Your boss can’t do that. An employer can’t point to an employment standards complaint as a reason to fire you — this is called "retaliation" and it's illegal. But realize that a complaint is the equivalent of accusing your employer of breaking the law. It carries a very nasty sting and has the potential to burn bridges.
And keep in mind you can be let go for no reason. That’s as long as the employer gives you the required notice or severance pay under your employment contract (or at least the minimum under the law).
This shouldn’t deter you from making a formal complaint when you’ve suffered a true injustice — like going many weeks without getting paid. But if it’s a less weighty complaint, perhaps a talk with or a letter to your boss can be the first step.
Another common fear is the backlash. You’ll be in your employer’s “bad books” if you complain about something.
But an employer can’t mistreat you for making a complaint to the Employment Standards Branch. Under the law, an employer can’t do any of these things in response to your complaint:
fire you or threaten to fire you
withhold your pay
discriminate against you
intimidate or impose a penalty on you
refuse to hire you
Steps to make the complaint
A formal complaint can be an ordeal. It can involve many documents, meetings, and compromises. Don’t expect things to be cleared up overnight.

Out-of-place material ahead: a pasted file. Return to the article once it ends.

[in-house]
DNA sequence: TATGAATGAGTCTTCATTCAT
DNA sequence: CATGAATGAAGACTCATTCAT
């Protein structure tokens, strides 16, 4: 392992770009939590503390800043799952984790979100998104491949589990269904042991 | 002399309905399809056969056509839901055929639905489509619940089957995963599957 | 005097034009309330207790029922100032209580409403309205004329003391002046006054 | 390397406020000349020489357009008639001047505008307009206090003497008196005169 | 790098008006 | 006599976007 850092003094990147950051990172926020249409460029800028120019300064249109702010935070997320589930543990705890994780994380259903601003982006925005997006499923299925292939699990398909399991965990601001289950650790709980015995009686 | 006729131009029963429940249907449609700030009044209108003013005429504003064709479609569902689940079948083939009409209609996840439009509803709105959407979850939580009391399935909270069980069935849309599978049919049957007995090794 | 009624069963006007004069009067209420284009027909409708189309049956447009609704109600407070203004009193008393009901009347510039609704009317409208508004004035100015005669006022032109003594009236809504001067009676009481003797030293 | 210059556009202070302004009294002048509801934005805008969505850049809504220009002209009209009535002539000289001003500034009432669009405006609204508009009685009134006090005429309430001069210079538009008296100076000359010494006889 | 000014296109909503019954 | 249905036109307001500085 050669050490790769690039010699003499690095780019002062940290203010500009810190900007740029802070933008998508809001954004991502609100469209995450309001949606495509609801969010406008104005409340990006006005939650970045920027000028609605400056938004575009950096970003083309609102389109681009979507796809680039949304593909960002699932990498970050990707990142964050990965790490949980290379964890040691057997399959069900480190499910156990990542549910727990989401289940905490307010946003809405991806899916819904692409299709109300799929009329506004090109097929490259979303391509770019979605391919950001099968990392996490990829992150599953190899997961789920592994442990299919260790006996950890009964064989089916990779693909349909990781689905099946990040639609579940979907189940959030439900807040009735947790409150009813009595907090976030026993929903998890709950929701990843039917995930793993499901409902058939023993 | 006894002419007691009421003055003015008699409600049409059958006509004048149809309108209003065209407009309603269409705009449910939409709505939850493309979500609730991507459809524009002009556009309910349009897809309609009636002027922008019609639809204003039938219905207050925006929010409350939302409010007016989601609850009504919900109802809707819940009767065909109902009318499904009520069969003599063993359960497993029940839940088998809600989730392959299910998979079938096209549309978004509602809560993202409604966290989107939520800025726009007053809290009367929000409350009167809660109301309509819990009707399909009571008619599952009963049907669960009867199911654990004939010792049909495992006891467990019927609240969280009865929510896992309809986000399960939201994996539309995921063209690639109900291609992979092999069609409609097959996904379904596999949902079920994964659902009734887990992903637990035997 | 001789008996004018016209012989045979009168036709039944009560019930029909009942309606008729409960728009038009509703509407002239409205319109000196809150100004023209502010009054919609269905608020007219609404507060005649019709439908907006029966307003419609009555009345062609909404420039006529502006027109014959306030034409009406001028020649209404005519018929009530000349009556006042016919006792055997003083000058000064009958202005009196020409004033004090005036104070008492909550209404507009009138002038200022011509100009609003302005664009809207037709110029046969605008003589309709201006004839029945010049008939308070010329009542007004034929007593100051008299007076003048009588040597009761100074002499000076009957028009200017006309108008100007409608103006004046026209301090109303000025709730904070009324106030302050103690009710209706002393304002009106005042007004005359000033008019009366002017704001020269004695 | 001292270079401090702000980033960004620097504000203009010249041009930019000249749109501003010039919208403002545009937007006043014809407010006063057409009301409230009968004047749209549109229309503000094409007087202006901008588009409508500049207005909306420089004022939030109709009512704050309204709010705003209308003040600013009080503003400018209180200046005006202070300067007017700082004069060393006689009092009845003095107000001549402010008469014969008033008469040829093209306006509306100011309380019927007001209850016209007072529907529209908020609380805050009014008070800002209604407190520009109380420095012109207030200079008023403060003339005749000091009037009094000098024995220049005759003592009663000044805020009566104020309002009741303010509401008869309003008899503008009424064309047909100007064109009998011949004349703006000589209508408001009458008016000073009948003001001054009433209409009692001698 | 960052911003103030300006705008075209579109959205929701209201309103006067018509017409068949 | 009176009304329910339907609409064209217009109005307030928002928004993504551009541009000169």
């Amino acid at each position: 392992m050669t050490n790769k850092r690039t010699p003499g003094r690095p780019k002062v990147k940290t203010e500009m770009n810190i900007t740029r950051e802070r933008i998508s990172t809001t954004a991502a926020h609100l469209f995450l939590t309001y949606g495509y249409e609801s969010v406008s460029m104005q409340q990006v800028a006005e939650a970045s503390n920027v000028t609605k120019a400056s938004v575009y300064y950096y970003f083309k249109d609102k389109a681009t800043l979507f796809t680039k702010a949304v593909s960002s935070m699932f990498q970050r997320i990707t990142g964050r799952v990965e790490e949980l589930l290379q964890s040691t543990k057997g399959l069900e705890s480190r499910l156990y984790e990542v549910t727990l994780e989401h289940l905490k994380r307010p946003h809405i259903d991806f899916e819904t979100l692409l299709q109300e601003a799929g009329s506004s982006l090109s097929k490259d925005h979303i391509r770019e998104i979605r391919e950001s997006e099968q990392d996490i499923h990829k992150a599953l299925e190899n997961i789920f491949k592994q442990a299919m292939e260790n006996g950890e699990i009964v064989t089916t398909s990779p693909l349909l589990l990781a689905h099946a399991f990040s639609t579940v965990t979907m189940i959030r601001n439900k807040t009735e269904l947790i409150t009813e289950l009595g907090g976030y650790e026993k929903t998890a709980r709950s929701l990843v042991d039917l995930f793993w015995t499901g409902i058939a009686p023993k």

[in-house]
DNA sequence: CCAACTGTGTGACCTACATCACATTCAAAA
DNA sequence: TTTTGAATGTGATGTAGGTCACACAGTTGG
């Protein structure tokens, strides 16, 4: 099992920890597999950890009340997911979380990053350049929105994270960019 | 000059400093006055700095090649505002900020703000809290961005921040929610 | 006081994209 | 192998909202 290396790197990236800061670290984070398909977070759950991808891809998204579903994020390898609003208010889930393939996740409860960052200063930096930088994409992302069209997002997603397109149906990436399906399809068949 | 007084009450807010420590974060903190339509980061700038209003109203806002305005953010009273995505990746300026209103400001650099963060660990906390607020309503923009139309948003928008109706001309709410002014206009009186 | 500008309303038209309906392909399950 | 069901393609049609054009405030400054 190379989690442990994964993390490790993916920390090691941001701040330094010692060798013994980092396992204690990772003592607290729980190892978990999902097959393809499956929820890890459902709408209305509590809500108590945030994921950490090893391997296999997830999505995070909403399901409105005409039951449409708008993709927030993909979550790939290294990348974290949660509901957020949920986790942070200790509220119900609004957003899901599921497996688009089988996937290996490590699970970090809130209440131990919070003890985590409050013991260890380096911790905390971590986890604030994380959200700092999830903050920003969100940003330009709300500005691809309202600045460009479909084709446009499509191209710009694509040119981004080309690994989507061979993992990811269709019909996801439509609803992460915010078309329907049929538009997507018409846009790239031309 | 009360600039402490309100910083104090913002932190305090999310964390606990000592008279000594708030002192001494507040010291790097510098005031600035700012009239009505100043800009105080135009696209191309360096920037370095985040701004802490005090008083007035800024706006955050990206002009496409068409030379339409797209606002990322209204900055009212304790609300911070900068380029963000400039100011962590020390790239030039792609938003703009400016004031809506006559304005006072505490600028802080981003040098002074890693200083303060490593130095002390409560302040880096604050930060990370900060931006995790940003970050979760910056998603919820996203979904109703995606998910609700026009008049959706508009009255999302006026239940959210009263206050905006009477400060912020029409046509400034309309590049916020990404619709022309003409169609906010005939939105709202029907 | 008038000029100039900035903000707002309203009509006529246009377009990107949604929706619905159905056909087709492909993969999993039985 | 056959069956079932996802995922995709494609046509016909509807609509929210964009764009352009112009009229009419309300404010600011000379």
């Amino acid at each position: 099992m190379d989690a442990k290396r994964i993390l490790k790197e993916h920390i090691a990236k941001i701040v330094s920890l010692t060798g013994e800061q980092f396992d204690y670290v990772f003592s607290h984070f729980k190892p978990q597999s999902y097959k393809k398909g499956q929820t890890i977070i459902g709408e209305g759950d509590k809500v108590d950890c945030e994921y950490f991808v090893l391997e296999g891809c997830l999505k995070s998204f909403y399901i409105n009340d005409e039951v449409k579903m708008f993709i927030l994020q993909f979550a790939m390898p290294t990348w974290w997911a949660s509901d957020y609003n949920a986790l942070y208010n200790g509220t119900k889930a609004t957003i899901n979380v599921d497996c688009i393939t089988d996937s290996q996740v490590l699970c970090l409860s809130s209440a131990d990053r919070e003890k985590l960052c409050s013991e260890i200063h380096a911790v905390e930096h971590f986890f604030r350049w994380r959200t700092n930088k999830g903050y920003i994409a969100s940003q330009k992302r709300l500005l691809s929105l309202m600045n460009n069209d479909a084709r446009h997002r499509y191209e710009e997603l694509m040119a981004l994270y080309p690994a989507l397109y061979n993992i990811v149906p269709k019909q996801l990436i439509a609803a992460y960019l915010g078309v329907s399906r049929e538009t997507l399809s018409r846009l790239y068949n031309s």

Consider whether a hard talk might be a better plan. Sure, a hard talk is … hard. But if it doesn’t feel impossible, it may be the better way to go. Or at least, the better place to start.
The Employment Standards Branch has agents you can reach by phone or email. See the branch contact information. Sometimes these agents can help you find a workaround.
There’s a time limit in some circumstances to bring an employment standards complaint. For example, if your employment has ended, you have up to six months after your last day of work to make a complaint. For more on the time limits, see above, under “What you should know.”
A complaint to the Employment Standards Branch must be made in writing. You can make a complaint in either of these ways:
Using the online complaint form, type information into the form and submit it.
Attach any relevant documents with your complaint. These might include emails or letters that relate to the issue, your paystubs (if part of your pay was missing, for example), your timesheets, your written employment contract (if you have one), or the termination letter (if your complaint relates to being fired).
There’s no charge for bringing a complaint.
You can ask to remain anonymous
You can request in writing that your contact information not be disclosed to your employer. An employer cannot fire you, refuse to employ you, or otherwise mistreat you for making a complaint.
After you submit your complaint, the Employment Standards Branch will consider it. They will contact you and the employer. The branch may handle your complaint by:
scheduling a mediation session,